Abstracts Nr 3, 2007
Corneliu-Liviu Popescu, Access to Constitutional Justice through Administrative Litigation
The Romanian Constitution guarantees the right of access to the Constitutional Court for the purpose of contesting the constitutional validity of a law or of a governmental ordinance, by invoking an exception of unconstitutionality before a judicial court. In the particular case of governmental ordinances, a direct legal action before the judicial courts for administrative litigations has been considered unconstitutional by the Constitutional Court, for the reason that an exception cannot be transformed into a legal action. At the same time, a possible conflict of legal interpretation between the Constitutional Court, the judicial courts for administrative litigations and the regular judicial courts must not deny real and effective access to constitutional justice.
Gabriel Andreescu, From President Basescu’s Blunder to the Issue of Discrimination
The article argues that one may not request the prohibition of “different treatments, exclusions, restrictions and preferences” in opinions and statements made in private. As a result, in sanctioning president Basescu, the CNCD overreached. Other arguments concern the error in introducing Section V in the Ordinance no. 137/2000, which inadequately identifies the value of personal dignity as a right. The consequence of this mistaken identification was the enforcement of the law in question in the absence of adequate means of ensuring the principles of clarity, proportionality and predictability which remain fundamental to any legal norm. The repeal of this section of the Ordinance would enable the CNCD to stress acts of discrimination per se, as well as those policies which may diminish the violently exclusivist and offensive character of public language. As for the incitement to racial and xenophobic hatred, this is already the province of criminal law.
Radu Chiriţă, The Independence and Fairness of Magistrates, or Types of Neutrality of the Judicial Power (II)
The second aspect of magistrate neutrality is fairness. The European understanding of fairness involves both a subjective dimension, which prohibits magistrates’ prejudice, and a functional dimension, which prohibits magistrates to rule on issues that were previously ruled upon on a different occasion. As such, ensuring magistrate neutrality at the functional level means little beyond a prohibition of the accretion of a magistrates’ decisions for one single case, whether that sole case is the subject of one procedure or more. The final part of the study dwells on the analysis of Romanian jurisprudence in the field, which remains quantitatively limited but adds qualitative information. The final conclusion of the article offers, as a remedy to the prevalent lack of neutrality, an increase in the transparency of the act of justice.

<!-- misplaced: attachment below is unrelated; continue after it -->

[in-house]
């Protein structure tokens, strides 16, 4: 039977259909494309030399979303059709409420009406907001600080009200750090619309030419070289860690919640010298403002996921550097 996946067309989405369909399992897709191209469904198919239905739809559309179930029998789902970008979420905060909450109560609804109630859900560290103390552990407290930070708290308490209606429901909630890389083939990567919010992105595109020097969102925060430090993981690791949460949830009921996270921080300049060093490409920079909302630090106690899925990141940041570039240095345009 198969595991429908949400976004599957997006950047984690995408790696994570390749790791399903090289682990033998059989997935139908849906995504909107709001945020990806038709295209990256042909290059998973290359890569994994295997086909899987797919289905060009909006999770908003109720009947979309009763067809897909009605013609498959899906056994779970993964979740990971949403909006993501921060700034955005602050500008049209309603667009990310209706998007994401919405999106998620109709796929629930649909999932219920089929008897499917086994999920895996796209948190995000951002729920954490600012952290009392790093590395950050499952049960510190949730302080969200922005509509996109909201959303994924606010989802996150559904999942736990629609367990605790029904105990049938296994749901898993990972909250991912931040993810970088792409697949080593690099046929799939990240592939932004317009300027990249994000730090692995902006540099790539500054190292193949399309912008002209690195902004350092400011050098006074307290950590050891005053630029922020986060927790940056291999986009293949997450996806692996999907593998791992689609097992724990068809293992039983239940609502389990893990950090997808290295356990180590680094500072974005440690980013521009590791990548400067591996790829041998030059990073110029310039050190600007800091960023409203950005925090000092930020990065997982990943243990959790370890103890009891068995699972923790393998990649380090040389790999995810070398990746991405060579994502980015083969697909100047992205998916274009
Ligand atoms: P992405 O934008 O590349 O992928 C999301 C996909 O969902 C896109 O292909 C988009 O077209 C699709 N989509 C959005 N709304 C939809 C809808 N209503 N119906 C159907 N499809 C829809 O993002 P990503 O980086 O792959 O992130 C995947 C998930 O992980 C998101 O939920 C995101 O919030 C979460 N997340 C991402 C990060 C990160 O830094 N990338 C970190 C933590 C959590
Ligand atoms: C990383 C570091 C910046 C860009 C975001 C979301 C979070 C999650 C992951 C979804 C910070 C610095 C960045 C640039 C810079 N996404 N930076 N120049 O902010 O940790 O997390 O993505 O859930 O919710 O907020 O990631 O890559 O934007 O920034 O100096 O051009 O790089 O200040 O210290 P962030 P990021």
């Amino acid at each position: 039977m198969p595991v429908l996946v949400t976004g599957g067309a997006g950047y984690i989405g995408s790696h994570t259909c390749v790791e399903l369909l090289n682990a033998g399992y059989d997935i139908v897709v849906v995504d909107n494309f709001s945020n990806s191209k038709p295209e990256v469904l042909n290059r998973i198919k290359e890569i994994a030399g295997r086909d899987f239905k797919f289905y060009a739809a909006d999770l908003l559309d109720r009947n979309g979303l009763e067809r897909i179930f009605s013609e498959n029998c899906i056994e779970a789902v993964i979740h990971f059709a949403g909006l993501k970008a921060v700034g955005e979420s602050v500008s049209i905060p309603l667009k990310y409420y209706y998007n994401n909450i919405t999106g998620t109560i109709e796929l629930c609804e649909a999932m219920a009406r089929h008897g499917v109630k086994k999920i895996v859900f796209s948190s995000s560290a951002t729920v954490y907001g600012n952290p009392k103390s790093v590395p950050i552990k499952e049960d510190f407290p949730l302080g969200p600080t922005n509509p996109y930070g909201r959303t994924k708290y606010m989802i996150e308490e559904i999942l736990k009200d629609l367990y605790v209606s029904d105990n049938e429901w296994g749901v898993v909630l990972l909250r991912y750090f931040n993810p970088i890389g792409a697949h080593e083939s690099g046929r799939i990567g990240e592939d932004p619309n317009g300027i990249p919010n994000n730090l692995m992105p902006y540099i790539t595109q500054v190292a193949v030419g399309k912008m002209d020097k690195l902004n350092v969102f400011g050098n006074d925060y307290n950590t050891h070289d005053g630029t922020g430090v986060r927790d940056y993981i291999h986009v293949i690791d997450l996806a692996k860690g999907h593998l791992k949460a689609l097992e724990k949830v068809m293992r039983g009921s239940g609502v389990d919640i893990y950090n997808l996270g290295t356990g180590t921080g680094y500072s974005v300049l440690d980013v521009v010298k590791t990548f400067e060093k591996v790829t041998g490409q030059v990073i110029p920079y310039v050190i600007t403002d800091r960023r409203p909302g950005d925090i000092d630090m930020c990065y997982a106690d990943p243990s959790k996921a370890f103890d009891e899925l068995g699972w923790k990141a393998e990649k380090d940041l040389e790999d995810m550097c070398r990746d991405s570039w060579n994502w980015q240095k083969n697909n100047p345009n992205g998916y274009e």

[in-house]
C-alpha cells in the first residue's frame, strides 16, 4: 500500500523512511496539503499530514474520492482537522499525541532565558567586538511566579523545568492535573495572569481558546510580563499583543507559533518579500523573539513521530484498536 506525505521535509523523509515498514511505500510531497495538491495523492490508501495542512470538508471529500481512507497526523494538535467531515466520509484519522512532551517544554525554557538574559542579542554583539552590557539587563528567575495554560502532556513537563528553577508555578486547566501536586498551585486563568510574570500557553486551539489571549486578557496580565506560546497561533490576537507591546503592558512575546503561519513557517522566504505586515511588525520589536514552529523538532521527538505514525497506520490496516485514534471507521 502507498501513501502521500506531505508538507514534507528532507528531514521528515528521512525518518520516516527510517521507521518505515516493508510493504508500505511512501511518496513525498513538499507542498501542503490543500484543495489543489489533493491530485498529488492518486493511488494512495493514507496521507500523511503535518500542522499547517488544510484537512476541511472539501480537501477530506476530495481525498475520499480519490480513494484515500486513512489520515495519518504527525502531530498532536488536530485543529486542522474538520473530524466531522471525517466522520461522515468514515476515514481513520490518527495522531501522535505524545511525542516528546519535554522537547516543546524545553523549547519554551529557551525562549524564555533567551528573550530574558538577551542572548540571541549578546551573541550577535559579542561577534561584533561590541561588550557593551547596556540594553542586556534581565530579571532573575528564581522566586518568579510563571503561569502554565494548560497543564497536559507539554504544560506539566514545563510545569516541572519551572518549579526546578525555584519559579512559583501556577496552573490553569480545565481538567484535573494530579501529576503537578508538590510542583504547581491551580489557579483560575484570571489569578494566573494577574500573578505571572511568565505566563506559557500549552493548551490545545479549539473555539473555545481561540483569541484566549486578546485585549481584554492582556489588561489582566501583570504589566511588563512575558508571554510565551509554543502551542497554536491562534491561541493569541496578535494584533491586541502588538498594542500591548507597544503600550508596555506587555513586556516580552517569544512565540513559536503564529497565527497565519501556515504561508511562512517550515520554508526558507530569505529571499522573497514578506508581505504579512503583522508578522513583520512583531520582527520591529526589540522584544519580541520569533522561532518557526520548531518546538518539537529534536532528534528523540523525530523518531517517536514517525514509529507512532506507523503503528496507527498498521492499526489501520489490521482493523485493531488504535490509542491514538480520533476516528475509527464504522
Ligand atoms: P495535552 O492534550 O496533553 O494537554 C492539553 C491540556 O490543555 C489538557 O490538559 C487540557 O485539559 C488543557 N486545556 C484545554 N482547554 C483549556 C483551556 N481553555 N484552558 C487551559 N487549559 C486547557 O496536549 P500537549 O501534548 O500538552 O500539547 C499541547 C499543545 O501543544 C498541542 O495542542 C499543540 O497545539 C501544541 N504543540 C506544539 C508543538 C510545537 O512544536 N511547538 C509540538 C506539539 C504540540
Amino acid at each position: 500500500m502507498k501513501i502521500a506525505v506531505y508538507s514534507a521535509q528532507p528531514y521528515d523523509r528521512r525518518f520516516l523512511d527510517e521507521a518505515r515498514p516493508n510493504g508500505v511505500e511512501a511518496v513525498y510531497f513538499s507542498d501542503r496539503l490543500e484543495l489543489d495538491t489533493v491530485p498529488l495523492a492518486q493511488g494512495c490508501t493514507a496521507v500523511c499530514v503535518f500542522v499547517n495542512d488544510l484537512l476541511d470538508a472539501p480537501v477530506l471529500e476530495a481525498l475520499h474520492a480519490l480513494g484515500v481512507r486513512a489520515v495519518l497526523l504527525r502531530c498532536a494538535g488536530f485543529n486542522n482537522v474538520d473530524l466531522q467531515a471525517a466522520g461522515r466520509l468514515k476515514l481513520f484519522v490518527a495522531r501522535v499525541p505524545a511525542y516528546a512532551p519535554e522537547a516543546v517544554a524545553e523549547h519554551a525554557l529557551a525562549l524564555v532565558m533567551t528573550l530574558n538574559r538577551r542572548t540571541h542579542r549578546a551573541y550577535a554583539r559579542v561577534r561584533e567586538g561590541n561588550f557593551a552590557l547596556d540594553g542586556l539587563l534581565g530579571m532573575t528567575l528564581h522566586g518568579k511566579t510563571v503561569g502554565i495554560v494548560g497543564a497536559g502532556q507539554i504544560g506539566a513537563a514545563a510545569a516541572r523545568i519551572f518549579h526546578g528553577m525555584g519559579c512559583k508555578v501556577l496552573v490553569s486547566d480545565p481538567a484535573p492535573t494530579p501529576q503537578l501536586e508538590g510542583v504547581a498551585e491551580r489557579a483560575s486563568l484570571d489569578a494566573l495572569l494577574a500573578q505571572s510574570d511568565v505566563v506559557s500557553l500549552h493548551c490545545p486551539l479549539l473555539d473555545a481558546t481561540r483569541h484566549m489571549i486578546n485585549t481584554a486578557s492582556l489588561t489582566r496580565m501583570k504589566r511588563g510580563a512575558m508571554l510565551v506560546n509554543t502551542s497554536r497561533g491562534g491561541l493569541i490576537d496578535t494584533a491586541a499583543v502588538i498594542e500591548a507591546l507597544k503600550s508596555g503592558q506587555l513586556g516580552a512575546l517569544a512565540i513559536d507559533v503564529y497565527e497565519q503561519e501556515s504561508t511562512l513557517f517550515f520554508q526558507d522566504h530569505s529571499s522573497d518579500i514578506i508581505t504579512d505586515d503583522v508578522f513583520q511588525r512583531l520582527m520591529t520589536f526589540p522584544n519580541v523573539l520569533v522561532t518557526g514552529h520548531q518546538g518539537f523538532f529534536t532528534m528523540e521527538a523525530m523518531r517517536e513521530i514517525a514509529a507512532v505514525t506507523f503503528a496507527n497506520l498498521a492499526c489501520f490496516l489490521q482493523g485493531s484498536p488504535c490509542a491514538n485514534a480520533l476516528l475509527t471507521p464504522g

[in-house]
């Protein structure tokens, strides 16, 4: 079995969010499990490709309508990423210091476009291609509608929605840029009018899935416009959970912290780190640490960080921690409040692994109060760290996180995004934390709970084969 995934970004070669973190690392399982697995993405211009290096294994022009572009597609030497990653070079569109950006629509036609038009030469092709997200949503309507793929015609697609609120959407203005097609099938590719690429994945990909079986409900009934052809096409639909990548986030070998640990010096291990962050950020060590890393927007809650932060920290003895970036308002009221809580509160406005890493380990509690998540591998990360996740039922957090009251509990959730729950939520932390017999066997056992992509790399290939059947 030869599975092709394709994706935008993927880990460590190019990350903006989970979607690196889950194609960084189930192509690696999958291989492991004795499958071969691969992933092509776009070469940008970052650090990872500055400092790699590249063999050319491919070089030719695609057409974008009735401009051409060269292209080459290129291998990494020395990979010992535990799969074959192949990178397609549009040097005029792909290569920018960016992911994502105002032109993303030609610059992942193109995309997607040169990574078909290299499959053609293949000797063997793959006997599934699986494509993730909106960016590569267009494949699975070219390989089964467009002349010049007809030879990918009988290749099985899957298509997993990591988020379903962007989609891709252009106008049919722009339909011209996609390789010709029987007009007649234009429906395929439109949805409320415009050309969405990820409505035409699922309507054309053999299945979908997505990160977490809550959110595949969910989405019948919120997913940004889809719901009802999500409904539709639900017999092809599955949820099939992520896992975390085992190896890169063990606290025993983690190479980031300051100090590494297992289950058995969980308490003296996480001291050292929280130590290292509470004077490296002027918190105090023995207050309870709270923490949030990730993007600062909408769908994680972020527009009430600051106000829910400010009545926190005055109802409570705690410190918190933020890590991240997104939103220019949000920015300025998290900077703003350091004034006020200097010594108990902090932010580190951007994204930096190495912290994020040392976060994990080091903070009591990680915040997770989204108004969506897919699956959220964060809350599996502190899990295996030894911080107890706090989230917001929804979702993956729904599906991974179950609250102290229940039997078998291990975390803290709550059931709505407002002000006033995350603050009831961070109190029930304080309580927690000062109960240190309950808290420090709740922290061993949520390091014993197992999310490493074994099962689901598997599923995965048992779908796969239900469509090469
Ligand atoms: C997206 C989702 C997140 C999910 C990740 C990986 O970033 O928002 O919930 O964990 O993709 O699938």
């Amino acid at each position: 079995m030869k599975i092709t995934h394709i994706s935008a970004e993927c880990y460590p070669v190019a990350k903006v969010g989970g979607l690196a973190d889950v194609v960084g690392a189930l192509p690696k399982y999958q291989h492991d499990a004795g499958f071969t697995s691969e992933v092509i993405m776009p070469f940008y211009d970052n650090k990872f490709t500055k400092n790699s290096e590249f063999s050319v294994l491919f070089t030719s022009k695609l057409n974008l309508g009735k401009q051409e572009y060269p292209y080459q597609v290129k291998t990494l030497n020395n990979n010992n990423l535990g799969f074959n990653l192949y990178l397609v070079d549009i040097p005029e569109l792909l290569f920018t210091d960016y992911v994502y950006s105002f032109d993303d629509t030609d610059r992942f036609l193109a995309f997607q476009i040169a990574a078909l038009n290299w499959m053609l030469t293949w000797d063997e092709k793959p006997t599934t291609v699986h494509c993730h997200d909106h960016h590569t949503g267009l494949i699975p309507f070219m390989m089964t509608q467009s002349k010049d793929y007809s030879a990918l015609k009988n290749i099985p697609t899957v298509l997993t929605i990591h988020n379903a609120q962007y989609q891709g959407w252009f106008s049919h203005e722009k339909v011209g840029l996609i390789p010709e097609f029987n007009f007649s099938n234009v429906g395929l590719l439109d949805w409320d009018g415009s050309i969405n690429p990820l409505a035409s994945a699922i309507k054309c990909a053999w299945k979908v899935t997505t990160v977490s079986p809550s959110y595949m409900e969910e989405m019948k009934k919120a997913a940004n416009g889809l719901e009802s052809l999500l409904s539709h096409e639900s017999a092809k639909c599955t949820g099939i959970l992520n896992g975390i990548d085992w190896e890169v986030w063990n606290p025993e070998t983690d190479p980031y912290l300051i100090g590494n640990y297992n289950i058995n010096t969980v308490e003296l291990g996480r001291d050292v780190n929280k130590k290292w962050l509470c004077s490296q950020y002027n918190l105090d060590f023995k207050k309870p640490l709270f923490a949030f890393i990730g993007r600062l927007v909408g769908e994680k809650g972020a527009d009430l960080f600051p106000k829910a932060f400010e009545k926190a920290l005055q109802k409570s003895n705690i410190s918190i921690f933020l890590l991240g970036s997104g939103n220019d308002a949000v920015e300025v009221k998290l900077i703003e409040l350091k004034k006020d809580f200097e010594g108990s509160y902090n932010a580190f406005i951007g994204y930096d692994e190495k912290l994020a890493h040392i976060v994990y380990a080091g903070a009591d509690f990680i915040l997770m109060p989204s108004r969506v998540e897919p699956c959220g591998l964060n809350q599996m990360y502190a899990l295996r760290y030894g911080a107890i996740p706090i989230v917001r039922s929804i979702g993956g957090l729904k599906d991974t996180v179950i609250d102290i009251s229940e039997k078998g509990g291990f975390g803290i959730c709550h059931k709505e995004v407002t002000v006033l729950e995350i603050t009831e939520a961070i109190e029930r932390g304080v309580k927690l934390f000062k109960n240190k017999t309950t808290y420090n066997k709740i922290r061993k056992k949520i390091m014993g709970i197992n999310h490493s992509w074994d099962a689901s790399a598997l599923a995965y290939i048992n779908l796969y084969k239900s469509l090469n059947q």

Liviu Andreescu, Religious Education in Some European Countries
In analyzing the education system in several European countries the author shows that: (a) European practices and policies in the field of religious education formally include many or most of the attributes of religious education in Romania; (b) the existing solutions reflect historical arrangements, as well as recent developments which aim at making religious education compatible with general conceptions concerning the education of children; (c) religious education policies in Western Europe have constantly adjusted and have been subordinated to the higher-level principles of freedom of thought, conscience and religion, as well as to the higher interest of the child; (d) while in a sizeable part of Western Europe the dominant trends resulted in bringing religious education closer to the goals and strategies of the non- and/or multi-confessional solution, the Romanian trend has been to give confessional education an increasingly parochial dimension. This is one of the reasons that explain why the system of confessional education in this country is still quite prone to abuse.